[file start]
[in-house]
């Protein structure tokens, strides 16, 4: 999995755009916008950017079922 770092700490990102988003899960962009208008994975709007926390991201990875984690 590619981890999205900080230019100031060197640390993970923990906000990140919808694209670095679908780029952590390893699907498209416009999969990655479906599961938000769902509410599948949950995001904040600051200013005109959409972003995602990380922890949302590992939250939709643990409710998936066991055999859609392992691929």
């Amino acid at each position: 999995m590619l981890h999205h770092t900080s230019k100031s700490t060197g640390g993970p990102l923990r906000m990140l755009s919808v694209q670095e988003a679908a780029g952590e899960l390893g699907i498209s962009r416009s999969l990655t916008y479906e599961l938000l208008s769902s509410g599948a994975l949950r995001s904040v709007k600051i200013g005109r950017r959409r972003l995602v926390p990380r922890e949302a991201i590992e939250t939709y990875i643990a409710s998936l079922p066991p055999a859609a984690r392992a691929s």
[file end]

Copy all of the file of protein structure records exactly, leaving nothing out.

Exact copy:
[in-house]
């Protein structure tokens, strides 16, 4: 999995755009916008950017079922 770092700490990102988003899960962009208008994975709007926390991201990875984690 590619981890999205900080230019100031060197640390993970923990906000990140919808694209670095679908780029952590390893699907498209416009999969990655479906599961938000769902509410599948949950995001904040600051200013005109959409972003995602990380922890949302590992939250939709643990409710998936066991055999859609392992691929």
């Amino acid at each position: 999995m590619l981890h999205h770092t900080s230019k100031s700490t060197g640390g993970p990102l923990r906000m990140l755009s919808v694209q670095e988003a679908a780029g952590e899960l390893g699907i498209s962009r416009s999969l990655t916008y479906e599961l938000l208008s769902s509410g599948a994975l949950r995001s904040v709007k600051i200013g005109r950017r959409r972003l995602v926390p990380r922890e949302a991201i590992e939250t939709y990875i643990a409710s998936l079922p066991p055999a859609a984690r392992a691929s």